Shashank Joshi is a doctoral student at Harvard University's Department of Government and a Research Fellow of the Royal United Services Institute, London. He tweets here.

In the latest issue of India’s Caravan magazine, I explained why Indian officials and analysts were particularly wary of this summer’s opening of a Taliban office in Doha as part of efforts to find a political solution to the war in Afghanistan.

I argued that India was missing an opportunity to take a more central role in this diplomacy, especially as its regional partners and adversaries alike — including China, Russia, and Iran — had their own contacts with the Taliban.

It was therefore fascinating to see reports last week that officials from India’s domestic intelligence service, the Intelligence Bureau (IB), leaned on the home ministry to issue a visa to former Taliban leader Mullah Abdul Salam Zaeef for a conference in Goa. Their intention was 'to understand the situation in Afghanistan and … speak to Zaeef to explore the role India could play once the US troops pullout is completed next year'.

A picture later circulated showing Zaeef sitting near India’s finance minister, prompting some criticism from the opposition BJP. The hawkish Indian analyst Brahma Chellaney complained that the visit “exposed the lack of consistency and direction in its foreign policy”, and Afghanistan’s ambassador to India expressed a little concern.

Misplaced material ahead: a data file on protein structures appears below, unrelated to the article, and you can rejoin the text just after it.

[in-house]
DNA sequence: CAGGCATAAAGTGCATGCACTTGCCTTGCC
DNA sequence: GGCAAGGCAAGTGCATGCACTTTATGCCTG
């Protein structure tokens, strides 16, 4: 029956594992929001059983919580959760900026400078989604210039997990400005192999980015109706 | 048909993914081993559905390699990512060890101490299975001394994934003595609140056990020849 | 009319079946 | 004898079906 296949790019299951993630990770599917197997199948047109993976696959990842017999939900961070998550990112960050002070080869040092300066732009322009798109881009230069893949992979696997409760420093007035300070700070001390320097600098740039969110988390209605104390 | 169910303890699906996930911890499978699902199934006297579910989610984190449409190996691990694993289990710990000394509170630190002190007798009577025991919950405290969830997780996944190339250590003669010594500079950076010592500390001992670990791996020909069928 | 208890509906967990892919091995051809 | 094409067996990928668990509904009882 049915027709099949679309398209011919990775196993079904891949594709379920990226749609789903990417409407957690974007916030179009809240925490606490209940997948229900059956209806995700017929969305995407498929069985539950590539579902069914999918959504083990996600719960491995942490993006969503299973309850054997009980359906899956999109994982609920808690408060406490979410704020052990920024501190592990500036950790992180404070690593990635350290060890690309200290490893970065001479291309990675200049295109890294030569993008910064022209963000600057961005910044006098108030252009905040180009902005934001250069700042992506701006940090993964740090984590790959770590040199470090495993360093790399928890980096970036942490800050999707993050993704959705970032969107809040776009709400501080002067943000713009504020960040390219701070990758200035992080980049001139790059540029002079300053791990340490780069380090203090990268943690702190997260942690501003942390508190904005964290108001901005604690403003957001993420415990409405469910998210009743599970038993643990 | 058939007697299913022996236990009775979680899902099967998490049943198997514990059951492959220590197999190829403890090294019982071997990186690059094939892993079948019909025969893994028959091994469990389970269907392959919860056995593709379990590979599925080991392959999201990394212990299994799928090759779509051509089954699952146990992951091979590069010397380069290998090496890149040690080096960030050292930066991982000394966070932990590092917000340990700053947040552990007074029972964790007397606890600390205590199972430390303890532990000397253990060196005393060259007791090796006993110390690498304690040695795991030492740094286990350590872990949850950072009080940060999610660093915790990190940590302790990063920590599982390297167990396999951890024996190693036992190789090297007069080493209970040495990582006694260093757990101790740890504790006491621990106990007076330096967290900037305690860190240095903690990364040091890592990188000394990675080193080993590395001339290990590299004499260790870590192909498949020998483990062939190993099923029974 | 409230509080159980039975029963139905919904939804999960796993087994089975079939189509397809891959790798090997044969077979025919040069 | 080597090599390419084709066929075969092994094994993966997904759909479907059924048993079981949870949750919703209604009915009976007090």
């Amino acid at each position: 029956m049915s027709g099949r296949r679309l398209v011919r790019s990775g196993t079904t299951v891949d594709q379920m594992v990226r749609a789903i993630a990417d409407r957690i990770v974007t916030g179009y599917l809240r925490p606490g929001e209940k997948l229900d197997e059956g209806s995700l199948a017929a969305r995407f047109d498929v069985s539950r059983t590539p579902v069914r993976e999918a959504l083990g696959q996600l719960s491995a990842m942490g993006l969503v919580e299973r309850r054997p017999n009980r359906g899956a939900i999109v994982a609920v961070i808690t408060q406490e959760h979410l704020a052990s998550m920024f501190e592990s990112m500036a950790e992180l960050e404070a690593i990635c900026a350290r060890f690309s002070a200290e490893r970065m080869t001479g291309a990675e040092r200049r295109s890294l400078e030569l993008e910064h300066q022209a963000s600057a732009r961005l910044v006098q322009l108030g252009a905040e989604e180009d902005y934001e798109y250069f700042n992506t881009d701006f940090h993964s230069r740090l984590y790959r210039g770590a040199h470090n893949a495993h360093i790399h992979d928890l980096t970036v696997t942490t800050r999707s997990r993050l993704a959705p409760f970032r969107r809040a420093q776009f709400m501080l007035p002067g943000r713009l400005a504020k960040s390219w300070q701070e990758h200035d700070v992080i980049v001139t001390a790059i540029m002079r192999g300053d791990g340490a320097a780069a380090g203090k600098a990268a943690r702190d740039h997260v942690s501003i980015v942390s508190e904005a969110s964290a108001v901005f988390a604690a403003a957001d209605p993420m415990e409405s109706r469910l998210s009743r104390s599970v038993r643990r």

But it shouldn’t entirely surprise us that Delhi sees Zaeef as a useful interlocutor.

In his 2010 biography, My Life with the Taliban, Zaeef lamented that 'the ISI [Pakistan’s intelligence service] extended its roots deep into Afghanistan like a cancer puts down roots in the human body' — a judgement that one could also find in most Indian writing on Afghanistan. Combine this with India’s recently upgraded training efforts for Afghan forces, and a more complex, pragmatic Indian policy may be emerging.